By Dmitriy Synkov
Five private debt collection agencies will soon be dropped by the U.S. Department of Education for giving “materially inaccurate representations to borrowers” about the department’s loan rehabilitation program, which provides options to defaulted borrowers seeking to manage their debts.
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The move is yet another dent in the already tumultuous reputation of debt collection agencies and also a sign of hope, according to groups that advocate on behalf of consumers, students and borrowers.
“It is encouraging to see the department take steps towards a more accountable debt collection system; however, a lot more needs to happen to stop collectors from gouging student loan borrowers on the taxpayer dime,” says Dianne Loonin, director of the National Consumer Law Center’s (NCLC) Student Loan Borrower Assistance Project.
After a review, the Department of Education’s Federal Student Aid office recently decided to end contracts with five of the 22 agencies used for student loan debt collection. The five are:
- Cost Professional
- Enterprise Recovery Systems
- National Recoveries
- West Asset Management
- Pioneer Credit Recovery
In an earlier NCLC report, Loonin and co-author Persis Yu found that the department paid higher fees to agencies that arranged for loan rehabilitation plans that did not take borrower income into account than for those that did — despite there being more affordable options based on a borrower’s financial situation. Findings showed that collectors were primarily motivated by inflated earnings and competed for who could get the most out of struggling borrowers.
So what does this mean for students and borrowers? “Certainly better accountability by the department should result in better services,” says Yu, “but in terms of immediate effect of this change, more information is needed.”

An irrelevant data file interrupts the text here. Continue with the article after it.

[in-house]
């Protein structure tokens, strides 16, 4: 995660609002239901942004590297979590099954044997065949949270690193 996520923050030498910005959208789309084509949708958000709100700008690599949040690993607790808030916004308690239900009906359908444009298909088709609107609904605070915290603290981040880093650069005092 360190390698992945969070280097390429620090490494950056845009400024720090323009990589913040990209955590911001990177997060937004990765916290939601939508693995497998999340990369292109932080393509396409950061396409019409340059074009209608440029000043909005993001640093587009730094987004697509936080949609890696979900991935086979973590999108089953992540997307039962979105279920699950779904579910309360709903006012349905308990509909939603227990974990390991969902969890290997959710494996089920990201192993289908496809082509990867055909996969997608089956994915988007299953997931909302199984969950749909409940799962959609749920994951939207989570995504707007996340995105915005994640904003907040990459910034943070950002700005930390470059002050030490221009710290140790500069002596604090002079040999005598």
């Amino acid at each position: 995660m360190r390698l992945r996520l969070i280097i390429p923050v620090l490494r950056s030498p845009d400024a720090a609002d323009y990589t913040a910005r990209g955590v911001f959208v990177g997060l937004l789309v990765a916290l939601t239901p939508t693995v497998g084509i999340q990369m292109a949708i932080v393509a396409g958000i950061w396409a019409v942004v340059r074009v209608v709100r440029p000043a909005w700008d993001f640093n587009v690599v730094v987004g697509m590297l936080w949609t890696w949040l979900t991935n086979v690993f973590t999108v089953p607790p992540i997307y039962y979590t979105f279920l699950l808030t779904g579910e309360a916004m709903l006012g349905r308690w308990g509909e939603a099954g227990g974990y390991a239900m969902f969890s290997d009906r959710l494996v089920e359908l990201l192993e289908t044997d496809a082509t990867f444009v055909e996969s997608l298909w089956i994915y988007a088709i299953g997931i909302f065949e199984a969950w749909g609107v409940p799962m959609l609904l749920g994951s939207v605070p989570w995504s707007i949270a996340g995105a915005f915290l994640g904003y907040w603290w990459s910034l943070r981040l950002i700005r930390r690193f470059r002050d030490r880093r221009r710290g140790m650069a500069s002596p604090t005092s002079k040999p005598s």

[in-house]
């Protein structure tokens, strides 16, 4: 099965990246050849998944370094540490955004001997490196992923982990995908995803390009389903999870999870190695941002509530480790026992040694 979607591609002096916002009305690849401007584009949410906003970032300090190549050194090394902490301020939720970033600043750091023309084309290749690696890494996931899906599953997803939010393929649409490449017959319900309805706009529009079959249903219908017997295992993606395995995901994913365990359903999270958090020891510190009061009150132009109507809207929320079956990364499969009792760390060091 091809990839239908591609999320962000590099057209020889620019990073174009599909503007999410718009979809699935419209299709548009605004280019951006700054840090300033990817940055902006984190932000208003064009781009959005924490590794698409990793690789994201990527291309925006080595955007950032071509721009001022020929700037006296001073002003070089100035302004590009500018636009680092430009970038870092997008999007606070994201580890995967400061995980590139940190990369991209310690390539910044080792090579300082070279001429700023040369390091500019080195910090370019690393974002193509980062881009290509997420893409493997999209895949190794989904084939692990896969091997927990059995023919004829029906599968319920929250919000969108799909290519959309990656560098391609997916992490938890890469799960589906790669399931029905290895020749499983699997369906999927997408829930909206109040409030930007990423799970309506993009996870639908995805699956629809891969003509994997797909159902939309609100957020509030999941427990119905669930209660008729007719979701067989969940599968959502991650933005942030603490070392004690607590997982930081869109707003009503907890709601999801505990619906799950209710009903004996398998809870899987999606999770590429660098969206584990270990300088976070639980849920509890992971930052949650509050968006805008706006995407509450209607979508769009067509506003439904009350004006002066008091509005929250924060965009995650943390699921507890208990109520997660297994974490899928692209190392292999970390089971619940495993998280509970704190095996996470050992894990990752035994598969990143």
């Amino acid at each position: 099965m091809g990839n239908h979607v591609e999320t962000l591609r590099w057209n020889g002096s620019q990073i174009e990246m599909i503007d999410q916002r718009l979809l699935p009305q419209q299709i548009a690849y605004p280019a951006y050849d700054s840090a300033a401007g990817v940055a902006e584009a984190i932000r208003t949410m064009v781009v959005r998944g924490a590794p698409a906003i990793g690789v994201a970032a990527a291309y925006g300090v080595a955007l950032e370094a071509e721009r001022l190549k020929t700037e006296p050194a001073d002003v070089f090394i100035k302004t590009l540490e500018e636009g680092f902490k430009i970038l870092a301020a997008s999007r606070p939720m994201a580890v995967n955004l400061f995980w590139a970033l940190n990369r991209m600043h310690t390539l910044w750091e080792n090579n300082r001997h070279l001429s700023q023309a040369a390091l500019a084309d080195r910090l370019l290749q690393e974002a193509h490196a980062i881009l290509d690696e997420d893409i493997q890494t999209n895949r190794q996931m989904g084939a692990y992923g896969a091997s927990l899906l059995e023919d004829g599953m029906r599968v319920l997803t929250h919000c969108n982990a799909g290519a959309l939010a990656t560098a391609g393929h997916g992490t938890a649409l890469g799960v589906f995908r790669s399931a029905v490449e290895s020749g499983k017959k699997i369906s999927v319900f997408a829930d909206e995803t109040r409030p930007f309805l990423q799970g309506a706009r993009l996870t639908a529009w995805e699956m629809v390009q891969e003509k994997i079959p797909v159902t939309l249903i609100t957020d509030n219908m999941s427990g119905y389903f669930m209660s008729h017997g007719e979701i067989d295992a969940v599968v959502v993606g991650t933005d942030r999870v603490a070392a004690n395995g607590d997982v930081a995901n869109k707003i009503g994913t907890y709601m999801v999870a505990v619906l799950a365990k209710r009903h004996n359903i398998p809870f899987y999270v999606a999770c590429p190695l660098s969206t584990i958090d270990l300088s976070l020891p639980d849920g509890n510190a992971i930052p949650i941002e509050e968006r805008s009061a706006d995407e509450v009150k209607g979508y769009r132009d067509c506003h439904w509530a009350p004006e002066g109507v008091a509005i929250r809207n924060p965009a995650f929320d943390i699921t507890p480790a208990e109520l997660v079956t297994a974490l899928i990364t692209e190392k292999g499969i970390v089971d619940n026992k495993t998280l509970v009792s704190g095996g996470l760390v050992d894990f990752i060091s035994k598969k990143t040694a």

The department vows to “increase monitoring” and “issue enhanced guidance” to the remaining agencies, according to its announcement.
Oregon community college teacher Lauren Zavrel, who was invited to the White House last June to witness President Barack Obama signing an executive order to make student loan debt more manageable, said the department is falling woefully short in addressing the continued use of private debt collection agencies by the federal government:
I think it’s a travesty. It demonstrates the spoken and unspoken principles that profit is the motive behind the handling of monies that people are using to better their future. I think that if there’s one area that private agencies should not be profiting from, it is students.
Zavrel, who works two jobs in addition to her teaching career, claims her own student debt is more stressful than her mortgage, and is concerned that her students will face the same risks as they go through college. “Here we are to promote higher education, yet we’re locked in to the unpredictability of debt ourselves.”
Sen. Elizabeth Warren (D-Mass.), a prominent supporter for student loan refinancing, released an open letter to Education Secretary Arne Duncan along with six other Senators, stating it’s “not the job of the Dept. of Education to maximize profits for the government at the cost of squeezing students who are struggling to get an education.” The letter was released just two days before the Dept. of Education’s decision.